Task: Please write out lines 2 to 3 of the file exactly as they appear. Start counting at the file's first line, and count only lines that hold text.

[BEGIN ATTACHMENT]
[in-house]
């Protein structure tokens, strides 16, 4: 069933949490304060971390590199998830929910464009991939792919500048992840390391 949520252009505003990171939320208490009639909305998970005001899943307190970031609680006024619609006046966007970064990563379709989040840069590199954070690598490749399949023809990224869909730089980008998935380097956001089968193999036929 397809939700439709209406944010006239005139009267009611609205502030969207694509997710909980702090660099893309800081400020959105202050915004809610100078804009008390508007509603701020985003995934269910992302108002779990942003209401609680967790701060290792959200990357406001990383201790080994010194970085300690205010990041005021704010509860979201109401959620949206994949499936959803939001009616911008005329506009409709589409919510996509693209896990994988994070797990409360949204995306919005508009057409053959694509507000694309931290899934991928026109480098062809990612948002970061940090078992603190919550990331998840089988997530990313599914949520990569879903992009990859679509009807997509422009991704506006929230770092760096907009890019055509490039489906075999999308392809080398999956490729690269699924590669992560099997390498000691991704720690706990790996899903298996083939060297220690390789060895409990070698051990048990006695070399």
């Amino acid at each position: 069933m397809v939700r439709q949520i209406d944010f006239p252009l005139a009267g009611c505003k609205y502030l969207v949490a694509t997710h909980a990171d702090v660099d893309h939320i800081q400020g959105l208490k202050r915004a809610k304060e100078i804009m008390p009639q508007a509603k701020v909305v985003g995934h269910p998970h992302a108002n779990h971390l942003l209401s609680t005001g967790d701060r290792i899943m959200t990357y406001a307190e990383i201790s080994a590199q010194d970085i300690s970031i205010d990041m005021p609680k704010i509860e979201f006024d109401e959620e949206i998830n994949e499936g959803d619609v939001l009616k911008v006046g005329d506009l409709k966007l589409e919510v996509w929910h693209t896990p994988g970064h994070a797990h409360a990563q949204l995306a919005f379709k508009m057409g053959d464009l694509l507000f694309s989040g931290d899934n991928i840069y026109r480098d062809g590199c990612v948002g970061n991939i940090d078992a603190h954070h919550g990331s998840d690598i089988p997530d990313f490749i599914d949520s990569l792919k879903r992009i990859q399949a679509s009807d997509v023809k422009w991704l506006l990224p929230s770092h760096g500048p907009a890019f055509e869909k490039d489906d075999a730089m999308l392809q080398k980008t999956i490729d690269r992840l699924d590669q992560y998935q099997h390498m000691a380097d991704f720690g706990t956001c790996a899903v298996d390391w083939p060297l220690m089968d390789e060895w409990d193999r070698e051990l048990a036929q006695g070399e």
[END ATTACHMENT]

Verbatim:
């Protein structure tokens, strides 16, 4: 069933949490304060971390590199998830929910464009991939792919500048992840390391 949520252009505003990171939320208490009639909305998970005001899943307190970031609680006024619609006046966007970064990563379709989040840069590199954070690598490749399949023809990224869909730089980008998935380097956001089968193999036929 397809939700439709209406944010006239005139009267009611609205502030969207694509997710909980702090660099893309800081400020959105202050915004809610100078804009008390508007509603701020985003995934269910992302108002779990942003209401609680967790701060290792959200990357406001990383201790080994010194970085300690205010990041005021704010509860979201109401959620949206994949499936959803939001009616911008005329506009409709589409919510996509693209896990994988994070797990409360949204995306919005508009057409053959694509507000694309931290899934991928026109480098062809990612948002970061940090078992603190919550990331998840089988997530990313599914949520990569879903992009990859679509009807997509422009991704506006929230770092760096907009890019055509490039489906075999999308392809080398999956490729690269699924590669992560099997390498000691991704720690706990790996899903298996083939060297220690390789060895409990070698051990048990006695070399």
């Amino acid at each position: 069933m397809v939700r439709q949520i209406d944010f006239p252009l005139a009267g009611c505003k609205y502030l969207v949490a694509t997710h909980a990171d702090v660099d893309h939320i800081q400020g959105l208490k202050r915004a809610k304060e100078i804009m008390p009639q508007a509603k701020v909305v985003g995934h269910p998970h992302a108002n779990h971390l942003l209401s609680t005001g967790d701060r290792i899943m959200t990357y406001a307190e990383i201790s080994a590199q010194d970085i300690s970031i205010d990041m005021p609680k704010i509860e979201f006024d109401e959620e949206i998830n994949e499936g959803d619609v939001l009616k911008v006046g005329d506009l409709k966007l589409e919510v996509w929910h693209t896990p994988g970064h994070a797990h409360a990563q949204l995306a919005f379709k508009m057409g053959d464009l694509l507000f694309s989040g931290d899934n991928i840069y026109r480098d062809g590199c990612v948002g970061n991939i940090d078992a603190h954070h919550g990331s998840d690598i089988p997530d990313f490749i599914d949520s990569l792919k879903r992009i990859q399949a679509s009807d997509v023809k422009w991704l506006l990224p929230s770092h760096g500048p907009a890019f055509e869909k490039d489906d075999a730089m999308l392809q080398k980008t999956i490729d690269r992840l699924d590669q992560y998935q099997h390498m000691a380097d991704f720690g706990t956001c790996a899903v298996d390391w083939p060297l220690m089968d390789e060895w409990d193999r070698e051990l048990a036929q006695g070399e």